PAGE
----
This week I wrote my annual checks to my favorite charities. Giving seemed more than usually important this year, since some of my favored causes are directly threatened by the recently elected executive — the environment, human rights, civil liberties, animal rights, family planning, and those less fortunate. I felt really lucky to be able to help, even if only a little, by giving to effective organizations.

I was especially mindful of the dire plight of refugees from the Middle East, Africa, Central America, and elsewhere, and so want to mention for your consideration the work of the International Rescue Committee and Doctors Without Borders. I’ll also note that in these tumultuous times we need more than ever the wisdom and beauty of the arts, and hope others will join me in supporting the wonderful North Carolina Ballet and North Carolina Opera.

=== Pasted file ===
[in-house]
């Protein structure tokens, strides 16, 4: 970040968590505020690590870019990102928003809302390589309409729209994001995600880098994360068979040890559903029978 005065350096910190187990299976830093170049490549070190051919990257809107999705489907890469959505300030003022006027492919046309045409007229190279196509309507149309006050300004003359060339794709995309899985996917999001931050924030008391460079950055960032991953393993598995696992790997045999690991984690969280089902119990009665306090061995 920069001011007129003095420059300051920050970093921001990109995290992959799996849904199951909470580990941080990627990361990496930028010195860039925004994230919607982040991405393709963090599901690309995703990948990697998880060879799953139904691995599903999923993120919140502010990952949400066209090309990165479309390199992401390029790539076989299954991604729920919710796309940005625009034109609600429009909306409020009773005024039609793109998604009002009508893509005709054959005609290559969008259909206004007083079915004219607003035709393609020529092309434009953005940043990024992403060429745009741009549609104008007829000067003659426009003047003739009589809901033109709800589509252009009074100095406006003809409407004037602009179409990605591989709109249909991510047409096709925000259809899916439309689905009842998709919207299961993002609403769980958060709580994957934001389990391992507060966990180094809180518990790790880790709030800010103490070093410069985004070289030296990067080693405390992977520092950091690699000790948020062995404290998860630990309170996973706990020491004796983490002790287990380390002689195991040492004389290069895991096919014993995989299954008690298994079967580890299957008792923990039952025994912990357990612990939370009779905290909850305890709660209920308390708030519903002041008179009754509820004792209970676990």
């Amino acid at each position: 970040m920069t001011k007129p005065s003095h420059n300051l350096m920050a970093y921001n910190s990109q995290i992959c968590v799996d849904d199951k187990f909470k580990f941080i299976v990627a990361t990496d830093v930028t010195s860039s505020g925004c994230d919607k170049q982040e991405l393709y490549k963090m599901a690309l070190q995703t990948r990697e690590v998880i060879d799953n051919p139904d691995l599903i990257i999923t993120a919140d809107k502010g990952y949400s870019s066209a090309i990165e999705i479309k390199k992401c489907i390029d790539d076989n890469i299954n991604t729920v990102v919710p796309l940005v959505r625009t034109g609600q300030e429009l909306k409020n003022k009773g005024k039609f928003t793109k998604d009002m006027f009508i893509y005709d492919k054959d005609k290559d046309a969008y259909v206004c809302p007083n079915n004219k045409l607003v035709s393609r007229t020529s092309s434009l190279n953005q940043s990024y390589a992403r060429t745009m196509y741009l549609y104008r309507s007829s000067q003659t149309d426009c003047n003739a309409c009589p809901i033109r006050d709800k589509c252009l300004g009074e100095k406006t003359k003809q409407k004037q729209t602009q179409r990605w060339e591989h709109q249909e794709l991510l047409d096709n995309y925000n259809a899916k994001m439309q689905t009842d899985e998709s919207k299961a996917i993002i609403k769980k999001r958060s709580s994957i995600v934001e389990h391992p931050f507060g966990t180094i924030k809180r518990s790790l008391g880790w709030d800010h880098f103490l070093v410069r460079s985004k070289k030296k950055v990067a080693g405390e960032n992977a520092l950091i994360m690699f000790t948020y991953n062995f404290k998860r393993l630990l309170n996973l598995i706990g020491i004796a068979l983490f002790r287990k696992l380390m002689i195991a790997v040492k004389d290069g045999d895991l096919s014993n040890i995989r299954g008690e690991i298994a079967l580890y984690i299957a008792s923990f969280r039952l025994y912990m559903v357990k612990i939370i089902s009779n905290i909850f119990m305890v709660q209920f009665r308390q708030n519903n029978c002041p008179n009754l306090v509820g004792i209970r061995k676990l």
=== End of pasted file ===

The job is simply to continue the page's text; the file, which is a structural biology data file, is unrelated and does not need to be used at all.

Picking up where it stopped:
On Tuesday, Sally and I saw Allegiance, a movie of a show recently on Broadway about the experience of Japanese-Americans in WWII. It was inspired by experiences of George Takei (Star Trek), whose family, along with many others, was held in a grim internment camp. At one level, it was a normal Broadway show, with pretty songs and kinetic dances, which were enjoyable if not especially original. But it was ambitious in taking on a big and tragic subject and expressing some of its complexity. While the so-called alt right has found new methods for inspiring fear and hatred of minorities, Allegiance does the opposite — it inspires caring.